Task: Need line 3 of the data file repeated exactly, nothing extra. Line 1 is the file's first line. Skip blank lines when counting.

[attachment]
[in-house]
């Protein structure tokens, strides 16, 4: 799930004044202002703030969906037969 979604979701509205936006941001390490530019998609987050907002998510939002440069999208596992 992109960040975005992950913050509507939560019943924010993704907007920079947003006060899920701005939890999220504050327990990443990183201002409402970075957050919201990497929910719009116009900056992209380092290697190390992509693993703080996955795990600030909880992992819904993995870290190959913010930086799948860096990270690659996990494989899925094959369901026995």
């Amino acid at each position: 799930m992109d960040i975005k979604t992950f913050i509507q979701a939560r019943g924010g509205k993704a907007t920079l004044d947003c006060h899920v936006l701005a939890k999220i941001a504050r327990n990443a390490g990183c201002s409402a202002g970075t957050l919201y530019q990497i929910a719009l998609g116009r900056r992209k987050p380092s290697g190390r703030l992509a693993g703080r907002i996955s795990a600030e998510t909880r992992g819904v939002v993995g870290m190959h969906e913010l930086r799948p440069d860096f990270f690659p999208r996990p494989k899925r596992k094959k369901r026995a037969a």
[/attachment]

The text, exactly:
């Amino acid at each position: 799930m992109d960040i975005k979604t992950f913050i509507q979701a939560r019943g924010g509205k993704a907007t920079l004044d947003c006060h899920v936006l701005a939890k999220i941001a504050r327990n990443a390490g990183c201002s409402a202002g970075t957050l919201y530019q990497i929910a719009l998609g116009r900056r992209k987050p380092s290697g190390r703030l992509a693993g703080r907002i996955s795990a600030e998510t909880r992992g819904v939002v993995g870290m190959h969906e913010l930086r799948p440069d860096f990270f690659p999208r996990p494989k899925r596992k094959k369901r026995a037969a």